# How can I estimate the actual tire width of the new tire?

I've just bought new Schwalbe Johnny Watts 29x2.6" and after putting it on the rim, I am not happy (to say it very gently). It is 60 mm wide, not 65 mm as it should be.

I would like to learn something for future purchases—is there a reliable way to estimate fresh/new tire width without putting it on the rim? Something that would warn me about such difference as above.

• If you haven't added sealant or ridden, then contact the shop and ask if you can return for a swap.
– Criggie
Commented Nov 26, 2022 at 9:57
• It depends on rim width. On road bikes the trend to ever wider rims in recent years has resulted in real width often being quite a bit wider than specified. A “25mm” tyre can easily end up around 28mm. Commented Nov 26, 2022 at 11:49
• Curious: how are you measuring? Are measuring at the widest point of the sidewall or the knobs? Commented Nov 26, 2022 at 21:00
• I was going to say that narrower rims will produce narrower mounted tire widths. However, I think that 30mm is about average for current gen MTB rims. Commented Nov 26, 2022 at 21:32
• @PaulH, without knobs it is 59.5 mm, with knobs it is 60.5 mm. Commented Nov 27, 2022 at 9:47

Curiously, Schwalbe make this statement:

Why are tires often narrower than the stated tire size?
In order to ensure that tires have sufficient frame clearance, tire manufacturers generally prefer to keep production closer to the lower end of the permitted tolerance (+/- 3 mm).
Carcass casing materials have become more and more sophisticated over time. That reduces the tire widening after the fitting.
Furthermore, inflation pressure also plays a major role. With maximum inflation pressure the tire becomes wider than with low pressure. And a recently fitted tire still widens over time. This can make a difference of 1 to 2 mm.
The tire width is measured at the widest point, i.e. outside the lug.

(From https://www.schwalbe.com/en/reifenmasse )

This could explain at least half of the difference you're seeing.

Secondly, the internal rim width plays a part in how wide the tyre can be once installed. Again, using Schwalbe's recommendations your 65mm tyre could go on a rim with a width from 21mm to 50mm, which is an enormous difference.
The difference is that the same tyre will be narrower when installed on a rim that is narrower.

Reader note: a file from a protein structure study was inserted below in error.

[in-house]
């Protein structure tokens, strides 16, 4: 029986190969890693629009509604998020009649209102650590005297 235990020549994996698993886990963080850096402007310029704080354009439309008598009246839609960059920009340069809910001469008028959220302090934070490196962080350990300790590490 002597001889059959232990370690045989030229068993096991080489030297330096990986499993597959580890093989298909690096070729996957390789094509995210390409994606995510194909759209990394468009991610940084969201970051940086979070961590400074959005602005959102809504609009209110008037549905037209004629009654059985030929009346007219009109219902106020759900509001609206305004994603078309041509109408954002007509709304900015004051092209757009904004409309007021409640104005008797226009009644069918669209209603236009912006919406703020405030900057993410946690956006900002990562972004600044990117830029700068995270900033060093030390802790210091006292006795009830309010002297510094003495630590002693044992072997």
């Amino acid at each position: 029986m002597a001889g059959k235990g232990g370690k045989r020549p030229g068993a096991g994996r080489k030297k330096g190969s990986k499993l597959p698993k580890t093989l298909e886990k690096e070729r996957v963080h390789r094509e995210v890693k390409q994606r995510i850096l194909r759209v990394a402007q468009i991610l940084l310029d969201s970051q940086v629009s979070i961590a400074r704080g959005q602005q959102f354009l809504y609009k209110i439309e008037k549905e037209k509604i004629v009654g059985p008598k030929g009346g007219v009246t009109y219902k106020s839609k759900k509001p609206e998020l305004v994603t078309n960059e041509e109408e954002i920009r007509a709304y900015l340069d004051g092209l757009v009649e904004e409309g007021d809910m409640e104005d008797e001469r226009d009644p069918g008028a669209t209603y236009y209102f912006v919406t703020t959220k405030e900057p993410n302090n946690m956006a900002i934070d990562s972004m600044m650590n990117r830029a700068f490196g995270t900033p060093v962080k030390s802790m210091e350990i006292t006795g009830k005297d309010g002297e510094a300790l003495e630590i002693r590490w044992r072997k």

I have not been able to find what rim internal width is used for their sizing, but my guess is that your rim is towards the narrower end of their specified range.

How to predict? You can't really, other than knowing about Schwalbe's predisposition toward slightly narrower, and how wide your rims are already.

You might gain a little by increasing the tyre pressure while stored. A tyre will slowly relax, acquire a set and potentially gain a little more width. Adjust to riding pressure before use though.

• Many thanks for all those references, hah, cruel world, the best way would be to look for the reviews and by trial & error at it seems. Just for the record, I used 30 mm internal width rim (so more to narrower half of their range). Commented Nov 26, 2022 at 10:13
• It's been my experience with mountain tires --mostly Specialized 29ers and all flavors of 26ers--that the listed width is nearly always a few mm's shy. The 30mm Internal width of your rim should yield the 2.6 width at the tread IMHO. Of the outside lugs, some are spaced slightly narrower than the adjacent pair. This is a subtle difference so make sure u measure at the widest spread pair.
– Jeff
Commented Nov 26, 2022 at 20:07
• A 67 mm wide tyre after a year on a 50 mm wide rim might wreck the frame. While a 60 mm wide new tyre on a 30 mm rim will just be a bit more narrow than anticipated. It is prudent to err on the narrow side. Commented Nov 28, 2022 at 15:06
• I may expand this to an answer, but I have a feeling that each company reports nominal tire sizes based on a reference rim width - that we don't actually know for sure, but probably has some relation to commonly used rim sizes. I think that the average MTB rim is about 30mm internal width, and the OP reported that this is their rim width. Commented Nov 28, 2022 at 23:38

One that works for the tires I'm interested in (the tires where rolling resistance matters), is looking up that tire on https://bicyclerollingresistance.com/

They have advertised and measured widths, plus of course the all-important rolling resistance information.

However, your tire, Johnny Watts, isn't available there. Maybe because it's an MTB tire as opposed to a road tire?

As for shopping tires of certain width, unfortunately they are often too narrow. It's explained here: https://www.sheldonbrown.com/tire-sizing.html#dishonest

Basically, a tire that's narrower is lighter. So a cyclist who buys a tire of certain width always buys the lightestweight tire, right? You can be the exception: if you buy the heaviestweight tire you can find that's of a given (advertised) width, it's more likely you actually get what you pay for.